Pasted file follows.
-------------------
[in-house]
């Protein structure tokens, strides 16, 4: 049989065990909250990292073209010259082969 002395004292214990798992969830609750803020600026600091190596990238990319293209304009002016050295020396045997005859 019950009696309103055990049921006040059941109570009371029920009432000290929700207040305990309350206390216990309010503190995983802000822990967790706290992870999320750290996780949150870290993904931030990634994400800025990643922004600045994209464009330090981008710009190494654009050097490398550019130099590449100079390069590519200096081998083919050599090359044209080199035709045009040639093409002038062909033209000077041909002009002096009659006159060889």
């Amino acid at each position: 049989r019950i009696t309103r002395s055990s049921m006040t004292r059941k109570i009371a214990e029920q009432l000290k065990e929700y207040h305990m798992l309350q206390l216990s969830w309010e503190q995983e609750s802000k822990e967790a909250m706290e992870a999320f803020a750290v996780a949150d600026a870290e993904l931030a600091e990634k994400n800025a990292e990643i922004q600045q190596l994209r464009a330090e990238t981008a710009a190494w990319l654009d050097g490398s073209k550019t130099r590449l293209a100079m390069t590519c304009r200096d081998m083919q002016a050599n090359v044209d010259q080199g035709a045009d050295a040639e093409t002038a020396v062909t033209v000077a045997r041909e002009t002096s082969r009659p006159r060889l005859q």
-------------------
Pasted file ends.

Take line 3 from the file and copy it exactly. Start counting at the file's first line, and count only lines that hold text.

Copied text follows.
């Amino acid at each position: 049989r019950i009696t309103r002395s055990s049921m006040t004292r059941k109570i009371a214990e029920q009432l000290k065990e929700y207040h305990m798992l309350q206390l216990s969830w309010e503190q995983e609750s802000k822990e967790a909250m706290e992870a999320f803020a750290v996780a949150d600026a870290e993904l931030a600091e990634k994400n800025a990292e990643i922004q600045q190596l994209r464009a330090e990238t981008a710009a190494w990319l654009d050097g490398s073209k550019t130099r590449l293209a100079m390069t590519c304009r200096d081998m083919q002016a050599n090359v044209d010259q080199g035709a045009d050295a040639e093409t002038a020396v062909t033209v000077a045997r041909e002009t002096s082969r009659p006159r060889l005859q």